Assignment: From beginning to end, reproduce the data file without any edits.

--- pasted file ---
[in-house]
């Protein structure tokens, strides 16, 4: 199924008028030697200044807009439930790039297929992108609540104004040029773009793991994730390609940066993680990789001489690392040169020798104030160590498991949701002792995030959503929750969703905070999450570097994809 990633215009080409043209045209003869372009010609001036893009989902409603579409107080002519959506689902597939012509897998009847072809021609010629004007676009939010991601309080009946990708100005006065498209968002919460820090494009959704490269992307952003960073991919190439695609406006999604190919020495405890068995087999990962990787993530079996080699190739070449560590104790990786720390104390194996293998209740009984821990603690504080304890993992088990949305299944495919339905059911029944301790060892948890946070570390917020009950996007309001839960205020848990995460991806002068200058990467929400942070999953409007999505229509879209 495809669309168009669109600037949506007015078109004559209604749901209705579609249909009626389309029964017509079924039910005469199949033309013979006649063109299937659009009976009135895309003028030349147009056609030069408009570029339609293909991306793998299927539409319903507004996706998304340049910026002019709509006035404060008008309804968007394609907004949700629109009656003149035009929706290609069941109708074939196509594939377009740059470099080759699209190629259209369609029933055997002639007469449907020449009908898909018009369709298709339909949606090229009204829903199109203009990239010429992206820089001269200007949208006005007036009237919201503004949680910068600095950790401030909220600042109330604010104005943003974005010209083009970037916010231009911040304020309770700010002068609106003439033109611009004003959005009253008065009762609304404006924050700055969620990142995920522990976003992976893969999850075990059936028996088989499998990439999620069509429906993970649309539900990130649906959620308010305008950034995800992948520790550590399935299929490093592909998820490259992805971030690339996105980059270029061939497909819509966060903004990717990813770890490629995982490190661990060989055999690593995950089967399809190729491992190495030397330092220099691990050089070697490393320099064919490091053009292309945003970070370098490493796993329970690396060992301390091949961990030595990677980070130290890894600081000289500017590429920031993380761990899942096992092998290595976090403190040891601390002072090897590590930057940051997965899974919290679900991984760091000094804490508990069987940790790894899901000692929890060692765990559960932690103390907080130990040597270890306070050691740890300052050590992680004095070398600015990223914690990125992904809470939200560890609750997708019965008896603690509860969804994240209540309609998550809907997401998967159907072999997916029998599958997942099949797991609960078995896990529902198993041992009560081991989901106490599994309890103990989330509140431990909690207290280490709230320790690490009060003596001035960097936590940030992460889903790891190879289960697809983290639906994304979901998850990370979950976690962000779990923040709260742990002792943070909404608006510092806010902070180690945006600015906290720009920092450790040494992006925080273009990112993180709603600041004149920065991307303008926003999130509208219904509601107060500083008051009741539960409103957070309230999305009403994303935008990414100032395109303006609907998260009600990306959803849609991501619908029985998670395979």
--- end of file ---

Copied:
[in-house]
């Protein structure tokens, strides 16, 4: 199924008028030697200044807009439930790039297929992108609540104004040029773009793991994730390609940066993680990789001489690392040169020798104030160590498991949701002792995030959503929750969703905070999450570097994809 990633215009080409043209045209003869372009010609001036893009989902409603579409107080002519959506689902597939012509897998009847072809021609010629004007676009939010991601309080009946990708100005006065498209968002919460820090494009959704490269992307952003960073991919190439695609406006999604190919020495405890068995087999990962990787993530079996080699190739070449560590104790990786720390104390194996293998209740009984821990603690504080304890993992088990949305299944495919339905059911029944301790060892948890946070570390917020009950996007309001839960205020848990995460991806002068200058990467929400942070999953409007999505229509879209 495809669309168009669109600037949506007015078109004559209604749901209705579609249909009626389309029964017509079924039910005469199949033309013979006649063109299937659009009976009135895309003028030349147009056609030069408009570029339609293909991306793998299927539409319903507004996706998304340049910026002019709509006035404060008008309804968007394609907004949700629109009656003149035009929706290609069941109708074939196509594939377009740059470099080759699209190629259209369609029933055997002639007469449907020449009908898909018009369709298709339909949606090229009204829903199109203009990239010429992206820089001269200007949208006005007036009237919201503004949680910068600095950790401030909220600042109330604010104005943003974005010209083009970037916010231009911040304020309770700010002068609106003439033109611009004003959005009253008065009762609304404006924050700055969620990142995920522990976003992976893969999850075990059936028996088989499998990439999620069509429906993970649309539900990130649906959620308010305008950034995800992948520790550590399935299929490093592909998820490259992805971030690339996105980059270029061939497909819509966060903004990717990813770890490629995982490190661990060989055999690593995950089967399809190729491992190495030397330092220099691990050089070697490393320099064919490091053009292309945003970070370098490493796993329970690396060992301390091949961990030595990677980070130290890894600081000289500017590429920031993380761990899942096992092998290595976090403190040891601390002072090897590590930057940051997965899974919290679900991984760091000094804490508990069987940790790894899901000692929890060692765990559960932690103390907080130990040597270890306070050691740890300052050590992680004095070398600015990223914690990125992904809470939200560890609750997708019965008896603690509860969804994240209540309609998550809907997401998967159907072999997916029998599958997942099949797991609960078995896990529902198993041992009560081991989901106490599994309890103990989330509140431990909690207290280490709230320790690490009060003596001035960097936590940030992460889903790891190879289960697809983290639906994304979901998850990370979950976690962000779990923040709260742990002792943070909404608006510092806010902070180690945006600015906290720009920092450790040494992006925080273009990112993180709603600041004149920065991307303008926003999130509208219904509601107060500083008051009741539960409103957070309230999305009403994303935008990414100032395109303006609907998260009600990306959803849609991501619908029985998670395979």